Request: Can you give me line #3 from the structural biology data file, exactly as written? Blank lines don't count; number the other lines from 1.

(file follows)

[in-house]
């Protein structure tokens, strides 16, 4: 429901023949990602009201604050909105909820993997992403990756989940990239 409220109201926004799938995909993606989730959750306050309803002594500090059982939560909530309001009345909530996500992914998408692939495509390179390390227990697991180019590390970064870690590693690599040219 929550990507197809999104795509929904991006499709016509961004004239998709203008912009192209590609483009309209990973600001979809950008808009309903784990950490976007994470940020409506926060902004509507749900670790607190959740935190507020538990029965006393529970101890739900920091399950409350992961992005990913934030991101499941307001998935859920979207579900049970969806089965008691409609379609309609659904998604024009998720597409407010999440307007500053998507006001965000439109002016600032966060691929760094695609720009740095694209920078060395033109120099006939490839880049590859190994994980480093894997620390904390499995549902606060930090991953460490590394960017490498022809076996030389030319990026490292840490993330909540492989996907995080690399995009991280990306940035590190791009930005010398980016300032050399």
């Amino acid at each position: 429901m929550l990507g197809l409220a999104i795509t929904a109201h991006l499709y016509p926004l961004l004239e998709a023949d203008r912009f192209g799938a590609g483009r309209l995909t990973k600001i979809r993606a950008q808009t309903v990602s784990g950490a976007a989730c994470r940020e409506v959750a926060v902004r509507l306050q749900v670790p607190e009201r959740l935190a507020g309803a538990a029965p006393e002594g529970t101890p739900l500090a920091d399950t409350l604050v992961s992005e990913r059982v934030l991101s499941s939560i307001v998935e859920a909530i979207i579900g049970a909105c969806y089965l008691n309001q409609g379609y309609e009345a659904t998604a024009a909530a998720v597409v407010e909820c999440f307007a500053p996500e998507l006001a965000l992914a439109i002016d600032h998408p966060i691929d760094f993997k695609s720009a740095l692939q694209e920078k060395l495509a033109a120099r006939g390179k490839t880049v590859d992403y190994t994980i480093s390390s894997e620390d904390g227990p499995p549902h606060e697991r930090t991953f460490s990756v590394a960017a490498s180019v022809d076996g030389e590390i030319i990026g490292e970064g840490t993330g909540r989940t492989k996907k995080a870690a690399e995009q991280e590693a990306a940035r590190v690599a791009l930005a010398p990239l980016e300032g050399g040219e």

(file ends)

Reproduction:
């Amino acid at each position: 429901m929550l990507g197809l409220a999104i795509t929904a109201h991006l499709y016509p926004l961004l004239e998709a023949d203008r912009f192209g799938a590609g483009r309209l995909t990973k600001i979809r993606a950008q808009t309903v990602s784990g950490a976007a989730c994470r940020e409506v959750a926060v902004r509507l306050q749900v670790p607190e009201r959740l935190a507020g309803a538990a029965p006393e002594g529970t101890p739900l500090a920091d399950t409350l604050v992961s992005e990913r059982v934030l991101s499941s939560i307001v998935e859920a909530i979207i579900g049970a909105c969806y089965l008691n309001q409609g379609y309609e009345a659904t998604a024009a909530a998720v597409v407010e909820c999440f307007a500053p996500e998507l006001a965000l992914a439109i002016d600032h998408p966060i691929d760094f993997k695609s720009a740095l692939q694209e920078k060395l495509a033109a120099r006939g390179k490839t880049v590859d992403y190994t994980i480093s390390s894997e620390d904390g227990p499995p549902h606060e697991r930090t991953f460490s990756v590394a960017a490498s180019v022809d076996g030389e590390i030319i990026g490292e970064g840490t993330g909540r989940t492989k996907k995080a870690a690399e995009q991280e590693a990306a940035r590190v690599a791009l930005a010398p990239l980016e300032g050399g040219e």